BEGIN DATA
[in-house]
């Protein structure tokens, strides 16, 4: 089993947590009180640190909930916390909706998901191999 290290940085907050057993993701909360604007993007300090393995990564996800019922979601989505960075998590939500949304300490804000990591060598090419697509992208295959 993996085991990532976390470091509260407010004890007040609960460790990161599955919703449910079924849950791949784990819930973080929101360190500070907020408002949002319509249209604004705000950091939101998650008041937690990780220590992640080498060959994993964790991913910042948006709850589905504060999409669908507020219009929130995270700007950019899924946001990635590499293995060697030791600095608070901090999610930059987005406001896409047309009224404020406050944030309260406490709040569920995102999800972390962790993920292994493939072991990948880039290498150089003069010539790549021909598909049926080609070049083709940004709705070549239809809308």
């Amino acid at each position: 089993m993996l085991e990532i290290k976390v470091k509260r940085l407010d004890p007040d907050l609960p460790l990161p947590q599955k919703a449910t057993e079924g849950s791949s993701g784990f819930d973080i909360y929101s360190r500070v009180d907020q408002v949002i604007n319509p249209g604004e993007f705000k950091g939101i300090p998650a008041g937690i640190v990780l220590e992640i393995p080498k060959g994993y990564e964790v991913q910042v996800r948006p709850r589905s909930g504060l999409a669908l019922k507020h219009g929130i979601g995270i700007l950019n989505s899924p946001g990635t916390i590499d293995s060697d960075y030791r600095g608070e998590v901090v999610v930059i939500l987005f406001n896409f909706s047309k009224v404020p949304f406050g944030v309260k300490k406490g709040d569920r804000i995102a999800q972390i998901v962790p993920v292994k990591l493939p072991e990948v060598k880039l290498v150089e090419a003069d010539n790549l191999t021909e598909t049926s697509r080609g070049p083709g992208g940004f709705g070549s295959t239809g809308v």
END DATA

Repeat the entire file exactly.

[in-house]
């Protein structure tokens, strides 16, 4: 089993947590009180640190909930916390909706998901191999 290290940085907050057993993701909360604007993007300090393995990564996800019922979601989505960075998590939500949304300490804000990591060598090419697509992208295959 993996085991990532976390470091509260407010004890007040609960460790990161599955919703449910079924849950791949784990819930973080929101360190500070907020408002949002319509249209604004705000950091939101998650008041937690990780220590992640080498060959994993964790991913910042948006709850589905504060999409669908507020219009929130995270700007950019899924946001990635590499293995060697030791600095608070901090999610930059987005406001896409047309009224404020406050944030309260406490709040569920995102999800972390962790993920292994493939072991990948880039290498150089003069010539790549021909598909049926080609070049083709940004709705070549239809809308």
């Amino acid at each position: 089993m993996l085991e990532i290290k976390v470091k509260r940085l407010d004890p007040d907050l609960p460790l990161p947590q599955k919703a449910t057993e079924g849950s791949s993701g784990f819930d973080i909360y929101s360190r500070v009180d907020q408002v949002i604007n319509p249209g604004e993007f705000k950091g939101i300090p998650a008041g937690i640190v990780l220590e992640i393995p080498k060959g994993y990564e964790v991913q910042v996800r948006p709850r589905s909930g504060l999409a669908l019922k507020h219009g929130i979601g995270i700007l950019n989505s899924p946001g990635t916390i590499d293995s060697d960075y030791r600095g608070e998590v901090v999610v930059i939500l987005f406001n896409f909706s047309k009224v404020p949304f406050g944030v309260k300490k406490g709040d569920r804000i995102a999800q972390i998901v962790p993920v292994k990591l493939p072991e990948v060598k880039l290498v150089e090419a003069d010539n790549l191999t021909e598909t049926s697509r080609g070049p083709g992208g940004f709705g070549s295959t239809g809308v």